In the debate surrounding the NHS’s outmoded telecommunication methods, it seems that the majority of individuals support giving the boot to the service’s fax machines – all 8,209 of them – than preserving them for posterity’s sake. Speaking to the National Health Executive, Liberal Democrat MP Julian Huppert denounced ‘paper-based systems’ as ‘unwieldy and difficult to use’. Richard Kerr, chair of the Royal College of Surgeons’ Commission on the Future of Surgery, opined that fax technology is ‘archaic’ and its juxtaposition with developing AI and surgical robots is ‘ludicrous’. Indeed, the executive chairman of the Integral Medical Holdings Group Jason Zemmel’s comment is a perfect summary of the antipathy felt toward the dated practice:
“There is an absolute requirement to provide a 21st century solution to primary care in the NHS. Whilst the service is starting to recognise the importance of technology, this highlights how far we still have to go to ensure that the NHS keeps pace with the complex, changing demands of patients in today’s digitalised society.”
In short, old-fashioned technology is holding the NHS back, both financially and in terms of efficiency. Whereas an email costs nothing to send, envelops and stamps must be paid for to distribute hard copies – a burden that will not cease unless the healthcare service modernises its technological facilities. Whatever one’s opinion of the man, ex-health-secretary Jeremy Hunt was likely onto something when, back in 2013, he proposed that the NHS ought to have gone paperless by this year.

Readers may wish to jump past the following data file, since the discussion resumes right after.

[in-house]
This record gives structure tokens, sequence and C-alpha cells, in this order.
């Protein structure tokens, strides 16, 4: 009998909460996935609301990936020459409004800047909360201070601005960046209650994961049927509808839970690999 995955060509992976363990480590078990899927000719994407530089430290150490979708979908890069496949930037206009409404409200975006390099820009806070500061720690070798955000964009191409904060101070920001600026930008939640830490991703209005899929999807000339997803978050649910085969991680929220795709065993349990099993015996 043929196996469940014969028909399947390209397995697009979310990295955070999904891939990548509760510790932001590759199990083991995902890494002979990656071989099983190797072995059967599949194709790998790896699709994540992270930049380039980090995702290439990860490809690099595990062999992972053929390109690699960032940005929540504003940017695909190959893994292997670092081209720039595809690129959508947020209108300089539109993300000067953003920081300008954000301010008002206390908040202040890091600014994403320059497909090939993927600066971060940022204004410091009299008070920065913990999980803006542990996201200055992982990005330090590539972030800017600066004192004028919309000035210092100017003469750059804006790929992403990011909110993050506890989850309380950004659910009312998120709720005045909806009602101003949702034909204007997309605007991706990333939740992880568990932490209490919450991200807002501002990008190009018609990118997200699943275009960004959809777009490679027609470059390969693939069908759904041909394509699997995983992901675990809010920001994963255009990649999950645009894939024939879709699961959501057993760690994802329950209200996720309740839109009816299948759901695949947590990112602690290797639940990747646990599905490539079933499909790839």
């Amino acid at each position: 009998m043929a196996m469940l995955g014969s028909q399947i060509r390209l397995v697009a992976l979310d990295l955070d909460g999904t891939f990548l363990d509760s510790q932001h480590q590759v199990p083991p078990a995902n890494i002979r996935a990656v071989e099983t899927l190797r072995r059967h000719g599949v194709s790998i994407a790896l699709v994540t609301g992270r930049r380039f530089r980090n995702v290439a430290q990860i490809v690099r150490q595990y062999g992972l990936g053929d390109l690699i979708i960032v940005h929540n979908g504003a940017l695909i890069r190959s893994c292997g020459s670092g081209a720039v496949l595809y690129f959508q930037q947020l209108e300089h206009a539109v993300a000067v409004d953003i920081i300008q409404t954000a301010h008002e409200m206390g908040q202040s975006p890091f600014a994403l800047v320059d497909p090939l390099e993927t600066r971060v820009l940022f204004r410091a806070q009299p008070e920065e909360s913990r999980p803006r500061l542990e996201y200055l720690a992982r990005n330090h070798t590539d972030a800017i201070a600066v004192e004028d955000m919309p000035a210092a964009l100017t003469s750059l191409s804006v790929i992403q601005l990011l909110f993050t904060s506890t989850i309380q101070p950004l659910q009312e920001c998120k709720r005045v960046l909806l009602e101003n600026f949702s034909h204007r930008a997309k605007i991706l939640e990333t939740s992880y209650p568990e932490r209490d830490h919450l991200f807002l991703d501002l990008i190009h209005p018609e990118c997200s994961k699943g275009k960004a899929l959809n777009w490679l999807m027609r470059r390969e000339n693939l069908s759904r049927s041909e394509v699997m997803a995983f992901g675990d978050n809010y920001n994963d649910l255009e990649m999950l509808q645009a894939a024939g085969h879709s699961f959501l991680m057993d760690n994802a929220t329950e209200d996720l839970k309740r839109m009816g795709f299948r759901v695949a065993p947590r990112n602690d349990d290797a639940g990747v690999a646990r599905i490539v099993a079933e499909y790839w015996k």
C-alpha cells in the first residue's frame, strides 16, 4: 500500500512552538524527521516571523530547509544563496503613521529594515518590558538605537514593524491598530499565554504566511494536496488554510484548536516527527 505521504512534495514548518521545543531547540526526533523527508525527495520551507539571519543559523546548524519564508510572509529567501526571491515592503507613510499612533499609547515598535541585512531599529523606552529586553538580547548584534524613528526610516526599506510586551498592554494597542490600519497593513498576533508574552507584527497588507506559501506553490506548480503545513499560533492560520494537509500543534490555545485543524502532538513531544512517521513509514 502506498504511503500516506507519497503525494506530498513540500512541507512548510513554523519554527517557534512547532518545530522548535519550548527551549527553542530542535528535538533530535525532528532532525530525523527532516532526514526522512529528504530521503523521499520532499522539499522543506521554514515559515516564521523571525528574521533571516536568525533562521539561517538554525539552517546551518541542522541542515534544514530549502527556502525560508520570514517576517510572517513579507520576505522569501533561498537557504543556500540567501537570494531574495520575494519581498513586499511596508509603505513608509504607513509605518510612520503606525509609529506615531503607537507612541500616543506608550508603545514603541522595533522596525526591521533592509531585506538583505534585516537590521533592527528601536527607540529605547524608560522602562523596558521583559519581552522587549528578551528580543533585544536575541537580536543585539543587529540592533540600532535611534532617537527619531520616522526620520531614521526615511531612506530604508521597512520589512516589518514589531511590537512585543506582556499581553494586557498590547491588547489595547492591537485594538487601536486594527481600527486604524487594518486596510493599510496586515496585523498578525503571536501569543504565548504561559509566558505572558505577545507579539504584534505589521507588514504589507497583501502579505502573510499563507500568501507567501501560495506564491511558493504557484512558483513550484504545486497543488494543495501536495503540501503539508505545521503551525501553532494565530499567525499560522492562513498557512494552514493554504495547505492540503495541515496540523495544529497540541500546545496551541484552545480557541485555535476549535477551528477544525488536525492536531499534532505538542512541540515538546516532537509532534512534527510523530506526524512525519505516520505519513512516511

On a similar note, the use of pagers, of which there are 130,000 in circulation within the NHS, are not only costly (racking up an annual bill of over £6m) but unsupportive of two-way communication. This only fuels the fire of those who, justifiably, argue for a complete overhaul of technology in the service – especially in light of revelations that clinicians are using apps such as SnapChat and WhatsApp to transmit information without permission to do so. The reason? They are frustrated at the inefficiency of faxing and the like, and have rebelled against it.
However, there is still a case for the defendants here. For all the flack they have received in the mainstream press, pagers don’t deserve their bad rep, which ignores how small, light and adept at quickly assembling medical teams the devices are. It is well worth remembering that, in terms of the ‘extra security requirements’ referenced by , the chief information and digital officer at the Oxford University Hospitals Trust, fax machines have the upper hand. It is safer to communicate confidential information by fax, not email, given that the latter could be accessed more easily. Furthermore, after the transmission of information, faxed copies can be stored in files, meaning that they are much less, if at all vulnerable to deletion, ransom or the prying eyes of hackers. Yes – the ghost of last year’s cyberattack still unsurprisingly haunts the minds of those in charge.
To address the title question, the best answer would probably concede that, in some form, the NHS does require something of a technological makeover. However, this does not mean that all fax machines and all pagers need to be scrapped – how else would hospitals and clinicians cope in the event of a power failure and loss of connectivity? Or something as simple as misplacing their smartphone? They would not; only then would the critics of the NHS’s present technology realise that perhaps they were too stern-worded in their earlier condemnations.